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|Title: ||Artemisinin versus nonartemisinin combination therapy for uncomplicated malaria: randomized clinical trials from four sites in Uganda|
|Authors: ||Yeka, Adoke|
Staedke, Sarah G.
Kamya, Moses R.
Nsobya, Samuel L.
|Keywords: ||Drug resistance in|
Combination antimalarial therapy
|Issue Date: ||Jul-2005 |
|Publisher: ||Public Library of Science|
|Citation: ||Yeka, A., Banek, K., Bakyaita, N., Staedke, S.G., Kamya, M.R., Talisuna, A., Kironde, F., Nsobya, S.L., Kilian, A., Slater, M., Dorsey, G. (2005) Artemisinin versus nonartemisinin combination therapy for uncomplicated malaria: randomized clinical trials from four sites in Uganda. PLoS Medicine 2(7)|
Drug resistance in Plasmodium falciparum poses a major threat to malaria control.
Combination antimalarial therapy including artemisinins has been advocated recently to
improve efficacy and limit the spread of resistance, but artemisinins are expensive and relatively untested in highly endemic areas. We compared artemisinin-based and other combination therapies in four districts in Uganda with varying transmission intensity.
Methods and Findings We enrolled 2,160 patients aged 6 mo or greater with uncomplicated falciparum malaria.
Patients were randomized to receive chloroquine (CQ) þ sulfadoxine-pyrimethamine (SP);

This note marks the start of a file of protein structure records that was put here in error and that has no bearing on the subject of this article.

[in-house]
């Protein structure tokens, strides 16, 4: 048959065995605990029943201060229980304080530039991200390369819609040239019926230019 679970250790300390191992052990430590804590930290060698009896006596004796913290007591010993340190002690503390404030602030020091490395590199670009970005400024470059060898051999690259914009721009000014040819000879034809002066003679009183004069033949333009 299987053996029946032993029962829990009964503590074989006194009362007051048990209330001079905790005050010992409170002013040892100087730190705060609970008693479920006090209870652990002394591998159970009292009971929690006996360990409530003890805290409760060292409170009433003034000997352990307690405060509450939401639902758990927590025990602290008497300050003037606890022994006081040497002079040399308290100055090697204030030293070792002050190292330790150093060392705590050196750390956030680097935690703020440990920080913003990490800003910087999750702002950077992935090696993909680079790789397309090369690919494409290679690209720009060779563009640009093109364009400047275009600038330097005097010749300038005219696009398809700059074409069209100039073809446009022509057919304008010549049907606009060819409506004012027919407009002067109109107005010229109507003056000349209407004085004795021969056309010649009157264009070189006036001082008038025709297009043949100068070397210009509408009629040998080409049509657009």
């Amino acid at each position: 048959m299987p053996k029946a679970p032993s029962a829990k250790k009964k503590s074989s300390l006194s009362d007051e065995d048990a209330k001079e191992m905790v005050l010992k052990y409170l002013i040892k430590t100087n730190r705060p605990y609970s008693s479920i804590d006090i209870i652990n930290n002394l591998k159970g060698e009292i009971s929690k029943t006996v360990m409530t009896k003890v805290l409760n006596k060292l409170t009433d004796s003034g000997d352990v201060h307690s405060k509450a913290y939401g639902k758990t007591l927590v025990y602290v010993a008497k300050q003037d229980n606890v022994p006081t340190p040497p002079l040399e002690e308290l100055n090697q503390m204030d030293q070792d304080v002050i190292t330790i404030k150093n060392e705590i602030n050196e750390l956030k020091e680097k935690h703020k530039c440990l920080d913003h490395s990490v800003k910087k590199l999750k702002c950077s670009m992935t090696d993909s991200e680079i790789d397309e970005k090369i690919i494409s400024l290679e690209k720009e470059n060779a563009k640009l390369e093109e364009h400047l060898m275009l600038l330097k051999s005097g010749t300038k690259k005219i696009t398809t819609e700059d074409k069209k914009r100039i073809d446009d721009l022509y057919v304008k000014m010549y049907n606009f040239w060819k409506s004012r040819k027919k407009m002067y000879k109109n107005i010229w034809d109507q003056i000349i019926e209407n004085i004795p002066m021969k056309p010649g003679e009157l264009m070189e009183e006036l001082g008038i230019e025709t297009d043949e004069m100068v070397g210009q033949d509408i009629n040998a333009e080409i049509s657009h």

amodiaquine (AQ) þ SP; or AQ þ artesunate (AS). Primary endpoints were the 28-d risks of parasitological failure either unadjusted or adjusted by genotyping to distinguish recrudescence from new infections.
A total of 2,081 patients completed follow-up, of which 1,749 (84%) were under the age of 5y. The risk of recrudescence after treatment with CQþSP was high, ranging from 22% to 46% at the four sites. This risk was significantly lower (p , 0.01) after AQþSP or AQþAS (7%–18% and 4%–12%, respectively). Compared to AQ þ SP, AQ þ AS was associated with a lower risk of
recrudescence but a higher risk of new infection. The overall risk of repeat therapy due to any recurrent infection (recrudescence or new infection) was similar at two sites and significantly higher for AQ þ AS at the two highest transmission sites (risk differences ¼ 15% and 16%, p ,
AQþAS was the most efficacious regimen for preventing recrudescence, but this benefit was outweighed by an increased risk of new infection. Considering all recurrent infections, the efficacy of AQþSP was at least as efficacious at all sites and superior to AQþAS at the highest
sites. The high endemicity of malaria in Africa may impact on the efficacy of artemisinin-based combination therapy.|
|Appears in Collections:||Research Articles (Health-Sciences)|
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